Delivered as ordered: While the traffic light coalition will do a lot to tear even bigger holes in the financial planning of German citizens through the climate frenzy, the gates are willingly opened for further migration.
by Holger W. Sitter
The traffic light coalition is in office. And of course it is immediately put to the test with new surveys. According to surveys by the ZDF Politbarometer the popularity of the new government falls. Nevertheless, the stable results for the SPD and the “Greens” are interesting, although their indirect taxes are tearing the Germans huge holes in their financial planning. Ok, the traffic light coalition has only been in office for a few days. In this respect, such results will not even begin to reflect the first impressions within the government, but merely have the character of a snapshot. After all, the German people are capable of suffering.
Inflation at its peak, real wages falling
Meanwhile, the pre-Christmas Advent makes it clear: life in Germany is expensive! In November inflation rose to its highest level in almost 30 years. Consumer prices increased by 5.2 percent compared to the same month last year, as the Federal Statistical Office announced. The Wiesbaden authority thus confirmed that a higher rate of inflation was last measured in June 1992 at 5.8 percent at the time. In October of the current year, the annual rate was 4.5 percent. The problem: higher inflation weakens the purchasing power of consumers because they can then buy a lot less for one euro. In addition, there are exorbitant energy costs. Household energy rose by a whopping 22.1 percent within a year. The biggest increase was in heating oil, the price of which doubled within a year. Petrol and diesel cost 43.2 percent more than in November 2020. Natural gas with plus 9.6 percent and electricity with plus 3.1 percent also became more expensive. Without taking into account the artificially increased energy prices through left-wing green politics, the inflation rate in November would have been “only” 3.4 percent. Yes, one must somehow be able to afford green politics, which formulate no less claim than to save the world climate!
Fittingly, real wages have fallen again for the first time in ten years. That must alert the German trade unions. At 1.4 percent, however, the loss is significantly more severe than it was ten years ago. At that time, wages fell by just 0.1 percent, just as they did in 2006 and 2007. The gross average wage increase is 1.7 percent, as shown in the balance sheet just published by the collective bargaining archive of the Economic and Social Science Institute of the trade union-related Hanseatic Union. Böckler Foundation emerges. Consumer prices, on the other hand, are likely to rise significantly faster by 3.1 percent, which results in “an unusually strong real wage loss” of 1.4 percent. Conclusion: the employee hears the signals. Wage policy and monetary policy are currently conspiring against what was formerly known as the working class.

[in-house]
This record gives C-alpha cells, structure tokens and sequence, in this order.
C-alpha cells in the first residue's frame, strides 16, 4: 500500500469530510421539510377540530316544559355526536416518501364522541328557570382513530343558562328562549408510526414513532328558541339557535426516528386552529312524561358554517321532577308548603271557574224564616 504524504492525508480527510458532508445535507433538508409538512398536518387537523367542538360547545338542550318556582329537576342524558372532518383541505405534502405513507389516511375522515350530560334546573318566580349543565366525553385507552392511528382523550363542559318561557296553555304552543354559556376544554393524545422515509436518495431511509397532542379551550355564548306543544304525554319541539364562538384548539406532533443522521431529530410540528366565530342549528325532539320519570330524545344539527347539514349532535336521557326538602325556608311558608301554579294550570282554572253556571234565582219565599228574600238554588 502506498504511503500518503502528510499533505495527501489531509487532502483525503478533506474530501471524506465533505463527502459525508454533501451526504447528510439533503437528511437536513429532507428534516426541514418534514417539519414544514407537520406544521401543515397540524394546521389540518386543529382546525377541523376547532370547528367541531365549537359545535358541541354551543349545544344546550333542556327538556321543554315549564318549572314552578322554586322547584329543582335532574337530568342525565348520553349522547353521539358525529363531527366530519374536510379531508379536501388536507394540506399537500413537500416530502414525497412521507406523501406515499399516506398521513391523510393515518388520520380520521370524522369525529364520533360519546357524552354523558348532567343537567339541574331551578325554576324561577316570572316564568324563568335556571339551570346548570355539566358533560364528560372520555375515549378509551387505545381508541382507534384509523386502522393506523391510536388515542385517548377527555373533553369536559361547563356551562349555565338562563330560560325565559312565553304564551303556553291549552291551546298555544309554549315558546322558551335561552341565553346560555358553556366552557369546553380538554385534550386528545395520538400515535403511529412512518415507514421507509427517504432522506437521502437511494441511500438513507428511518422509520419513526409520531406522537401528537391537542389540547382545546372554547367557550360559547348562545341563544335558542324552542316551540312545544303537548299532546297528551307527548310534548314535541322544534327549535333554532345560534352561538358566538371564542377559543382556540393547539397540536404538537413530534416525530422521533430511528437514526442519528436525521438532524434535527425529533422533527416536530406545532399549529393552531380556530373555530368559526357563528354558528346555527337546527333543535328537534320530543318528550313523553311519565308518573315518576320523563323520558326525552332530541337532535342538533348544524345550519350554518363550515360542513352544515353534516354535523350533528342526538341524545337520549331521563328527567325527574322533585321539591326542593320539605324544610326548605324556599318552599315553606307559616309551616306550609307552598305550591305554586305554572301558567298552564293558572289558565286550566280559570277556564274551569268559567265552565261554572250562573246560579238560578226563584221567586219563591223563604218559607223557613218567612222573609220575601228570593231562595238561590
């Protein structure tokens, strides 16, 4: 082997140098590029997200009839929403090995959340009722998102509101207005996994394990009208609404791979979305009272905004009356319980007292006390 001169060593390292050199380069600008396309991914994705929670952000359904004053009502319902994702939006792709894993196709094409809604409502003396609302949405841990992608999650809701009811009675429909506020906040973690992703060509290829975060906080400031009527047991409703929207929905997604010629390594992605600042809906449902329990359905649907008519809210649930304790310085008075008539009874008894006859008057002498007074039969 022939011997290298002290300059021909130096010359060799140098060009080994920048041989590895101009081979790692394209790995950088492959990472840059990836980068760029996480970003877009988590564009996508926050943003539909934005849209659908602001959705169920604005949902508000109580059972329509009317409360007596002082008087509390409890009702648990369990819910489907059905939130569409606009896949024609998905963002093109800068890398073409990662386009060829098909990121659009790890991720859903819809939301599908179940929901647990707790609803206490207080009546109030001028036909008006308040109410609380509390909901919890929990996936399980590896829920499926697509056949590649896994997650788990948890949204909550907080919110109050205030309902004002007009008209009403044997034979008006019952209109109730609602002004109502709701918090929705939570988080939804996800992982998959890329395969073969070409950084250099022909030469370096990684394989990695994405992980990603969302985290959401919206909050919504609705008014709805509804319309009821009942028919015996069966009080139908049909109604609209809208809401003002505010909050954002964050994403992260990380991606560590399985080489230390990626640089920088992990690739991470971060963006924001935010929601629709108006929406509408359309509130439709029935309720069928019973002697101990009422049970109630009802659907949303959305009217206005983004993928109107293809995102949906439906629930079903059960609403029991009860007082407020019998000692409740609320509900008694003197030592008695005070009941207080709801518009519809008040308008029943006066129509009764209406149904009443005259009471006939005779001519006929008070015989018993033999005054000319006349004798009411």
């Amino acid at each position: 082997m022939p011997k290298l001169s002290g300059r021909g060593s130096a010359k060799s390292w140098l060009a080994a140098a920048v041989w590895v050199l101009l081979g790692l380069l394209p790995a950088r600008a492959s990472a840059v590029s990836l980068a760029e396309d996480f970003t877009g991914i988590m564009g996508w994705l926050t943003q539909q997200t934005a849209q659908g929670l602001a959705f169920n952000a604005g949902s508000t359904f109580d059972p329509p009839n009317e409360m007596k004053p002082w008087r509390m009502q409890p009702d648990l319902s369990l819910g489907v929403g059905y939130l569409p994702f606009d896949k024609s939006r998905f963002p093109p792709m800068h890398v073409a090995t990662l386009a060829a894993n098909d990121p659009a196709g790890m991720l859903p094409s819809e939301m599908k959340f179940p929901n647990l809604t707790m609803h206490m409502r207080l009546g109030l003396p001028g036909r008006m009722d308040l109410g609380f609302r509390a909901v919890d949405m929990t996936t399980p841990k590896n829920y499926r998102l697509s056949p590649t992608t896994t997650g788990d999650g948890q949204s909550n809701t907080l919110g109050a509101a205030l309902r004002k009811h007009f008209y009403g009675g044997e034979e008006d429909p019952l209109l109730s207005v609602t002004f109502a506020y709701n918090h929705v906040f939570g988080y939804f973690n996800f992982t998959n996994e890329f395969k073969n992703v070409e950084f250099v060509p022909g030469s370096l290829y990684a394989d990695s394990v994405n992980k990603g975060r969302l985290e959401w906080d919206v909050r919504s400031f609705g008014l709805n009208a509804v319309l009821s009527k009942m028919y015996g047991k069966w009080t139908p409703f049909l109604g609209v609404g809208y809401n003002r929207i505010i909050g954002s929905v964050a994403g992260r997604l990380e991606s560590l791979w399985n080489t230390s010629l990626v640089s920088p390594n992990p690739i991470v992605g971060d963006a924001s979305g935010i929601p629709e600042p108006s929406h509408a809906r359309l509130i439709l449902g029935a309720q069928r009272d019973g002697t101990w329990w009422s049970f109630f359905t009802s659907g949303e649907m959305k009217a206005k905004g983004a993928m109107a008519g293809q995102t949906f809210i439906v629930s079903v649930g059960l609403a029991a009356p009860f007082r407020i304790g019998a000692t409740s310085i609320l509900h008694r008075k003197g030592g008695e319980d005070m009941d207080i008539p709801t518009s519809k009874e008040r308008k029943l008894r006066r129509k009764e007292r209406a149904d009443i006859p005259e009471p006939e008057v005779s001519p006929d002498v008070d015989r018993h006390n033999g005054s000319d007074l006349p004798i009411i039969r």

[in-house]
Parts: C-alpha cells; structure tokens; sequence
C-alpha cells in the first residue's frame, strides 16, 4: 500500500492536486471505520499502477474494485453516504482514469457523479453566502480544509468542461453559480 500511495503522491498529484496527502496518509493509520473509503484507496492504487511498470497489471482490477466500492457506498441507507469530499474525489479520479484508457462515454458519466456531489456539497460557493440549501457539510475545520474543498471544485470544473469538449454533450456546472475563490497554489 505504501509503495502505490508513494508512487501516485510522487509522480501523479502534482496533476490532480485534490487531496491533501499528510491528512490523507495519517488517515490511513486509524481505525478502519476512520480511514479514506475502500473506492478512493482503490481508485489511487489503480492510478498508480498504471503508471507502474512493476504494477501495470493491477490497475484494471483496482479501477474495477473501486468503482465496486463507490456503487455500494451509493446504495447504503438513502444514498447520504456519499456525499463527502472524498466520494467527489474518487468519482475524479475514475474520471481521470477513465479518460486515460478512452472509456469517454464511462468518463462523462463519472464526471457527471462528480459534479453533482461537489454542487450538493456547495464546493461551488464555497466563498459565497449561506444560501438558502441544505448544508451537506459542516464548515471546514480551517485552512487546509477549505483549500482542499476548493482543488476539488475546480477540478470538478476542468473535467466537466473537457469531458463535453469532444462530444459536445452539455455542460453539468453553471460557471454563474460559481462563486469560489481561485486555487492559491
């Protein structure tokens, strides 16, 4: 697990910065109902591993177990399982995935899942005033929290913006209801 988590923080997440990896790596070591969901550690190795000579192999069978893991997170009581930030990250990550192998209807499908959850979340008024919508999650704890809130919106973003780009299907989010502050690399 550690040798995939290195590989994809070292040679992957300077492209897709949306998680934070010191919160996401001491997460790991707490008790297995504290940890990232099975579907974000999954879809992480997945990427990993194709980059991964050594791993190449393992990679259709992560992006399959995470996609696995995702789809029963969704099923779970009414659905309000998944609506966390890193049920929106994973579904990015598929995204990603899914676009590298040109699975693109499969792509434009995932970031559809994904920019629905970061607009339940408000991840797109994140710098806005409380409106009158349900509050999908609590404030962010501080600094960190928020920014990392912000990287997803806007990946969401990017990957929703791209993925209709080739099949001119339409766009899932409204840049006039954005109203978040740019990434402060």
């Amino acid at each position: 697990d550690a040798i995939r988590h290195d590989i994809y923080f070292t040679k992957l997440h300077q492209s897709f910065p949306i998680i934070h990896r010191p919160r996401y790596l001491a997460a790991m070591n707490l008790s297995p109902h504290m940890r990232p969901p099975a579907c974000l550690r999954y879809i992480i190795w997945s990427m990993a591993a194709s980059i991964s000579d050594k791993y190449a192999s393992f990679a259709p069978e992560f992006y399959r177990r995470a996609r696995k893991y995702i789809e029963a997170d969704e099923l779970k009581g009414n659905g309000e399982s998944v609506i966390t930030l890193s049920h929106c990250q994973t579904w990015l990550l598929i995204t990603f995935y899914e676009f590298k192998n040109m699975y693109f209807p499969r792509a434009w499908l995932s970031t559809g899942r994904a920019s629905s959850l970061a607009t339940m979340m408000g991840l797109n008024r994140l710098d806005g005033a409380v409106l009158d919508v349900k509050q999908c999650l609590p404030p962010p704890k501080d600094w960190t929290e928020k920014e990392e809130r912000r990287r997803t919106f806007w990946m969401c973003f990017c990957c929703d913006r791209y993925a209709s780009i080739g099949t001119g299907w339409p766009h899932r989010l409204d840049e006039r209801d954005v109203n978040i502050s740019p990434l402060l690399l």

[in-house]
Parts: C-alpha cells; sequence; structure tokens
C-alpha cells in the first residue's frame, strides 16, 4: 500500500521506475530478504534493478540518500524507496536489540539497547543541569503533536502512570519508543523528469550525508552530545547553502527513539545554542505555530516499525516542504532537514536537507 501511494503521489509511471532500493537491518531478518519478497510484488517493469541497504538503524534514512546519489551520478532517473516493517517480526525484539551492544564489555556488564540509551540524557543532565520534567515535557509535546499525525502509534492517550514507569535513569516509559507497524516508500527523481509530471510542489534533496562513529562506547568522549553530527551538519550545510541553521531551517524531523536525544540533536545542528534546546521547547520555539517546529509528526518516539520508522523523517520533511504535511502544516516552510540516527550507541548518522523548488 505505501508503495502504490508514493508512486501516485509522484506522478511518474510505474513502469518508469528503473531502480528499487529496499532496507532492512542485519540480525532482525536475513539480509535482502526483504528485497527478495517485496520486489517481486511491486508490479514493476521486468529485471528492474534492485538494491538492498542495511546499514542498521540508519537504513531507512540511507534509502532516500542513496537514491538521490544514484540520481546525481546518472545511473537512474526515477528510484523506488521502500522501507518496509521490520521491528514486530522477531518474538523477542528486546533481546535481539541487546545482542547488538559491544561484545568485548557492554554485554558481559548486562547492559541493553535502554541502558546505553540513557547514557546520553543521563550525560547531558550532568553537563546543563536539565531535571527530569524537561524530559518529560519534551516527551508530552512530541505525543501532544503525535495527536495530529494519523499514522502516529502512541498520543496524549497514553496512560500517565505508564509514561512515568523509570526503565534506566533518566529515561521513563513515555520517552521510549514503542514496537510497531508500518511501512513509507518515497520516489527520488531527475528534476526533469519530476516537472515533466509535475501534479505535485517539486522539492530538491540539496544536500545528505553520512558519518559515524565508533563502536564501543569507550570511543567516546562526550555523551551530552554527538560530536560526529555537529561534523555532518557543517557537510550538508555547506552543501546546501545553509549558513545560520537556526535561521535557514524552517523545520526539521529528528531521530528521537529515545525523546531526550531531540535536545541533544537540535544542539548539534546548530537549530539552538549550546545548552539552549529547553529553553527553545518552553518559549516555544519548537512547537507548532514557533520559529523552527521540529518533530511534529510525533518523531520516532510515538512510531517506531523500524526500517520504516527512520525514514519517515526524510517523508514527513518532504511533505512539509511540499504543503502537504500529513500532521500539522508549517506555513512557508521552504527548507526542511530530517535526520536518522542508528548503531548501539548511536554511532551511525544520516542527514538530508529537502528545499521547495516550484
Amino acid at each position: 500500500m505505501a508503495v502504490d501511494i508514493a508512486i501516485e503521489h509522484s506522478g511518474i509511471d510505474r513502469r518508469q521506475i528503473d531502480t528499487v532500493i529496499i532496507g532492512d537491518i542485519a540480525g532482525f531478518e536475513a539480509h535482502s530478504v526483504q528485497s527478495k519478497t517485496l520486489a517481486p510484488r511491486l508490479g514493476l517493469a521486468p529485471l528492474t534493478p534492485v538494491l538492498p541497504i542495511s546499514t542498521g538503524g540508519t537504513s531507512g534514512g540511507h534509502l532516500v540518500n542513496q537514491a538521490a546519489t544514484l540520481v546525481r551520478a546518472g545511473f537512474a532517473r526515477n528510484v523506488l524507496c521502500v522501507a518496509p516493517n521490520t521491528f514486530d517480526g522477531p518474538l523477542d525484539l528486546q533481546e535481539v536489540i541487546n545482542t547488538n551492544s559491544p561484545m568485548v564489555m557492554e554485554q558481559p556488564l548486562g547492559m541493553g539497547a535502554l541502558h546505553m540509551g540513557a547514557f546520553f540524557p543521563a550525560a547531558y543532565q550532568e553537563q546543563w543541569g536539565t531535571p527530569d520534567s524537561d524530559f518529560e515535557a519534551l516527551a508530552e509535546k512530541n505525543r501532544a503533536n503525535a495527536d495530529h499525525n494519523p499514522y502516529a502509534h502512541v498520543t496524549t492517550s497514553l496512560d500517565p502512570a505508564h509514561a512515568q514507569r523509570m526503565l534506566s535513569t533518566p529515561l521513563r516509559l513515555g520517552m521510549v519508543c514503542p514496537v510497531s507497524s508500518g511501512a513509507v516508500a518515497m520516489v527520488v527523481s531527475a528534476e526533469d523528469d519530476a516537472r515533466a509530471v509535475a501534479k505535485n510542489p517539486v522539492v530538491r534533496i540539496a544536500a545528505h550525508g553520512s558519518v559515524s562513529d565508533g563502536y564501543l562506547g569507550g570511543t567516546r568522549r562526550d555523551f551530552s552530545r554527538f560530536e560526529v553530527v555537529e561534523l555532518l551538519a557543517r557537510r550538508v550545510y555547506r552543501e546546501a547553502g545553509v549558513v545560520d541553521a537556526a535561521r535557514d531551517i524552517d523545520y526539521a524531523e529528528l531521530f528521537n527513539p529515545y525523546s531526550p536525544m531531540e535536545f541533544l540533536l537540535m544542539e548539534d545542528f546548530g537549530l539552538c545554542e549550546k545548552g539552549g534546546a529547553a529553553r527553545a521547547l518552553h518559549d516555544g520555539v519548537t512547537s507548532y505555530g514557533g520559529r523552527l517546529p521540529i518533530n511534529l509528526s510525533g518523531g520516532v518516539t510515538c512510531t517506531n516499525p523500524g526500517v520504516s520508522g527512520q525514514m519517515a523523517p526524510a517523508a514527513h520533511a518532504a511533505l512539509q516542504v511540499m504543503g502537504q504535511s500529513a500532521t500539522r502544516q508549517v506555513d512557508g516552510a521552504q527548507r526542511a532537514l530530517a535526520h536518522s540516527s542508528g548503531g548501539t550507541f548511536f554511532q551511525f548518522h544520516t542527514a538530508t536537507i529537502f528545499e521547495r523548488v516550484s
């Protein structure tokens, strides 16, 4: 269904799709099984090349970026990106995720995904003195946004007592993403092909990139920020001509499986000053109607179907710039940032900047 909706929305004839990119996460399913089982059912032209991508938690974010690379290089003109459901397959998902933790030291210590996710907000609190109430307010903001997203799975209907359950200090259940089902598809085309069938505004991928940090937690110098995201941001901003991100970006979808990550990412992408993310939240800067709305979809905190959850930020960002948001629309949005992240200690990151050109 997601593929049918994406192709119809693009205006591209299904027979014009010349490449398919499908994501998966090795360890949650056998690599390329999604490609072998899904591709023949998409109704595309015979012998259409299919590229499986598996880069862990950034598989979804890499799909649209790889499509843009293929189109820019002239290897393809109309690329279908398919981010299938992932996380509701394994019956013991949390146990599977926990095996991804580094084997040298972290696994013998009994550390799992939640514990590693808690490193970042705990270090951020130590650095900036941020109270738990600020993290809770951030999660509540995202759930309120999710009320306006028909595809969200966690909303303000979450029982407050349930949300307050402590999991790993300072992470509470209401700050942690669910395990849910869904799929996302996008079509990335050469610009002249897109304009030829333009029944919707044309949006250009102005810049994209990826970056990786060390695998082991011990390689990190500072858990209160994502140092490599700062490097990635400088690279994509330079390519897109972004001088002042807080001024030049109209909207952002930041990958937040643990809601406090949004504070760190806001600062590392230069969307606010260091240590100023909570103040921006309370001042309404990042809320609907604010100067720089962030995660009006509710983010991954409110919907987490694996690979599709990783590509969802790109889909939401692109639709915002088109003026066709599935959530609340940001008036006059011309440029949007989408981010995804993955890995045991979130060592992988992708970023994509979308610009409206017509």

Migration continues to open the door and gate
Meanwhile, Olaf Scholz and the new government want to pave the way for much more migration to Germany. In this respect, one should by no means avert one’s gaze from the Polish-Belarusian border, as the danger of mass immigration is by no means averted. After Merkel’s offered deal to take in 2,000 migrants and have the rest sent back through Belarus failed due to Lukashenko’s indiscretion, it can be assumed that the new traffic light coalition will use the run-up to Christmas to give its voters a “humanitarian” signal on matters open-hearted asylum policy. Only the threat of trouble with the EU’s eastern neighbors – especially Poland and Lithuania – speaks against it. The Lukashenko government continues to trick and uses ice-cold people for their simulation games. Since November 18th, numerous “refugees” have been housed in a logistics center just a kilometer away from the Polish border. The people “temporarily stored” there are currently being supplied with funds from the EU, which has made 750,000 euros available for this. According to Frontex estimates, there are currently around 11,000 illegal migrants in Belarus. Apparently the camp is about to be closed, which inevitably raises the question of what the migrants quartered there will then do? The scenario could repeat itself very quickly. Freezing, aggressive and determined migrants who still want to cross the Polish border into the auspicious “Germoney” on all TV channels at Christmas time. Who doesn’t get thoughtful?
In this sense, what Sejm parliamentary speaker Elżbieta Witek said is absolutely clear: “There are moments in the life of our nation when we forget political interests, hostilities, disputes and, in a spirit of unity and solidarity, the interests of our country have to perceive. We must take care of Poland’s sovereignty together. The security of the Poles is our common and most important responsibility. In the face of an outside threat, that’s all that counts. ” That’s the way it is. Recommended for imitation.
About Holger W. Sitter
Holger W. Sitter has always been a free spirit committed to words. As early as 1987 he took over a “left-wing conservative” newspaper as editor-in-chief from practically nowhere. “Do it better,” was the complainant’s heart and he did as he was told. He then did his classic training at the beginning of the 90s at the WAZ in Essen and Dortmund, then accompanied his favorite club in sports columns for the Westfälische Rundschau for many years and founded the magazine “Gib mich die Kirsche” in 2003, which he led for thirteen years as editor-in-chief . Then politics came and brought him back – first to Düsseldorf, then to Berlin. There he not only participates, but interferes. For Report24, at the beginning of the 20th electoral term, he is now writing about laughing and factual stories about the Bundestag.
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